How can we define our reality - is the definition to be found in science, philosophy, or religion? With the advent of the internet, our “true” reality has come under increasing assault from our chosen realities. Dr. Vannevar Bush envisioned the internet to be a place where truth could be found. Since the 60s that idealistic view of the internet has fallen away. Social media is designed to show us the reality we want to see, and those truths shape our reality. Tailored and/or alternate perceptions of reality have existed since we started questioning the world around us. The internet makes it much easier to support and reinforce whatever view of reality we choose.
Many times we choose the reality that is more magical, even fantastical, and much greater than our known world. We want to believe in the mystical which may possibly bring meaning to our chaos. We want there to be more than our tiny existence. This belief in something larger than ourselves helps us rationalize that bad things are not so bad or that we could have the power to bend a spoon with our mind—that we have the ability to make things happen if we only meditate deep enough.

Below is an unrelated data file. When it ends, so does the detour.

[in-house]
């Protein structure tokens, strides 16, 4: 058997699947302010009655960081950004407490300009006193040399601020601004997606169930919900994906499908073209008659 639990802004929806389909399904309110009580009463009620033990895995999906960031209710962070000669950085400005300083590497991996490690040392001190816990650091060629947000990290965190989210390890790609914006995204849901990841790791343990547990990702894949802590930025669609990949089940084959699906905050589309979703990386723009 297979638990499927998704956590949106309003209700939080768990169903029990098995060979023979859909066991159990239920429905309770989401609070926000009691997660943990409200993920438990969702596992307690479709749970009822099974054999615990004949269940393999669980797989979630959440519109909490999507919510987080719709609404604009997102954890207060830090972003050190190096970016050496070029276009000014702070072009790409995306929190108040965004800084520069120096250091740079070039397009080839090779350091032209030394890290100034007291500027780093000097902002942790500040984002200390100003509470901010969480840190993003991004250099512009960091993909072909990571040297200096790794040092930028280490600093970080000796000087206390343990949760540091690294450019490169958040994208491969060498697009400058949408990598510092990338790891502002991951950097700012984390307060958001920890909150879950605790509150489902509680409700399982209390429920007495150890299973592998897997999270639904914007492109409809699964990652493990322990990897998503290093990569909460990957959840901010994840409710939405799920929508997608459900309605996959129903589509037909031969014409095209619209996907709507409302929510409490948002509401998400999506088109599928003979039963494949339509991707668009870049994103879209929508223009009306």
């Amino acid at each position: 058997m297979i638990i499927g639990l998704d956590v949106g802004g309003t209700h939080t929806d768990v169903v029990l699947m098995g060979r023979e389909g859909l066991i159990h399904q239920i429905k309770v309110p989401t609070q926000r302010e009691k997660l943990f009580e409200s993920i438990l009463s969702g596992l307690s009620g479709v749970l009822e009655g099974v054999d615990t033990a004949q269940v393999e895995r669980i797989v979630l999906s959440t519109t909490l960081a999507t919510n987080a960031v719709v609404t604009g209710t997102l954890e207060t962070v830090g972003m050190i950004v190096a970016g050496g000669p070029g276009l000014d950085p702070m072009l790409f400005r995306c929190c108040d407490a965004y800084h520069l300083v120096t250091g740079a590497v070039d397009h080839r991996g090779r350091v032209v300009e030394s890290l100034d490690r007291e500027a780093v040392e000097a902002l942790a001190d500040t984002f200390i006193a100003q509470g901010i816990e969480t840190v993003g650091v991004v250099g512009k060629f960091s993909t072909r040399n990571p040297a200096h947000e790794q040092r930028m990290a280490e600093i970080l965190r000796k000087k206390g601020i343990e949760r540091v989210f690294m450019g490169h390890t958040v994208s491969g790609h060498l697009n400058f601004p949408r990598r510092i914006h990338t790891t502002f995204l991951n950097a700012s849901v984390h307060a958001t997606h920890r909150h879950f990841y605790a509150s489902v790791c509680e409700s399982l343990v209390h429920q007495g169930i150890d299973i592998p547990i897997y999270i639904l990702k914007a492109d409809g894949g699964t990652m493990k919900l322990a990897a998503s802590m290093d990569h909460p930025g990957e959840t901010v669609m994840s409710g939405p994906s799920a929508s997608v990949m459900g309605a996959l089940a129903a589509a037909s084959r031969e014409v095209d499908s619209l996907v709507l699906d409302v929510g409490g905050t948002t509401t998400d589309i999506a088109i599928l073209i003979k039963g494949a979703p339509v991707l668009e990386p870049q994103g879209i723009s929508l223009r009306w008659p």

In this show, I am making those things we want to believe in come to life. The work invites us to believe in a fantastical world, where: Uri Geller could actually make a spoon bend with his mind; Jiffy and Shazaam exist in an alternate universe, and that a phone that connects us to that alternative perspective can be lost in jello and still be called.
These domestic objects (spoons, packing peanuts, Febreze. . .) connect us to our everyday lives and those around us. The transformation of the objects illustrates the disconnect we can have with the world around us. These objects affirm our reality. When we have too much trust in a magician, religion, or news we start to drift away from reality and the objects that ground us.
Here is a world in which our reality gets turned upside down and the impossible becomes possible.